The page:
CLEARFIELD – A Clearfield man will be spending time in state prison for breaking into vehicles parked at churches during services.
Larry David Tobias, 35, pleaded guilty Monday during colloquy court to F2 theft by unlawful taking.
President Judge Fredric J. Ammerman sentenced him to 18 months to five years in state prison. He must pay restitution of $790 to the victims.
Prior to sentencing, Ammerman commented that the actions of Tobias “irritated a large number of people,” adding that the only type of theft that would irritate more people would be stealing from orphanages.
He asked Tobias what made him go out “on that fateful day and to all those churches?”
Tobias responded “Christmas. And rent.”
Tobias was charged originally with two felony counts of theft by unlawful taking, a felony count of possession of firearm prohibited, two felony counts of receiving stolen property, three misdemeanor counts of receiving stolen property and three counts of theft from a motor vehicle. Ammerman noted that the district attorney’s office had “lumped” all the thefts together.
The charges stem from incidents when Tobias entered several vehicles parked at the First Baptist Church of Curwensville and Community Baptist Church both in Pike Township and the Missionary Alliance Church of Curwensville in Curwensville Borough.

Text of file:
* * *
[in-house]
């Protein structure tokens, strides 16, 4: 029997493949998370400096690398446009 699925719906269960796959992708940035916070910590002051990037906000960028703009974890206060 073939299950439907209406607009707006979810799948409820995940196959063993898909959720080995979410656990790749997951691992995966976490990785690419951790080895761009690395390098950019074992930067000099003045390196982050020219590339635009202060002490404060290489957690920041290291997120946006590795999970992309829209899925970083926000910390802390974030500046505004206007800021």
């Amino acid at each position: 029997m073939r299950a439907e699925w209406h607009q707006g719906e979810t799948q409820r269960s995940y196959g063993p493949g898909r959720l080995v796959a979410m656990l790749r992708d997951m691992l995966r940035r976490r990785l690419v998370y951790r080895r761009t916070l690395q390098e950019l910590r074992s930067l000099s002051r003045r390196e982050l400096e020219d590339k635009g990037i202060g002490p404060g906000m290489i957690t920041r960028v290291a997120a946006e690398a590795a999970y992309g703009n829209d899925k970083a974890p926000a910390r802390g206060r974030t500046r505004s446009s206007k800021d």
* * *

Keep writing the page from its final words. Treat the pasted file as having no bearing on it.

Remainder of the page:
According to the affidavit of probable cause, police received a report Dec. 4 that cash had been removed from a vehicle at the First Baptist Church sometime between 8 a.m. and 2 p.m.
Surveillance video showed a purple vehicle driving through the lot during the morning worship services. The driver of this vehicle got out and started opening numerous car doors and then entering the vehicles.
He also looked inside the church where the church’s younger children would be located at that time. Later another victim from that location reported a hunting rifle was missing from his vehicle.
The next day there was a report of a theft from a vehicle that had been in the lot of the Missionary Alliance Church during their morning service. The item missing was another hunting rifle.
Police were able to identify the owner of the vehicle that the thief was driving and found the car parked at 96 Putty Rd., in Clearfield. When they knocked on the door, it was opened by Tobias.
He was questioned about the thefts and he confessed to committing the crimes. He explained he took money, GPS systems and the two rifles. He showed the officer where the items were located in the residence, police said.
During transport to the police station, Tobias expressed great remorse and said he wanted to return the items, but wasn’t sure how to do it.
In his statement to police, Tobias admitted to the thefts again and stated he did this because he was unemployed and desperately needed money for Christmas gifts and bills, according to the complaint.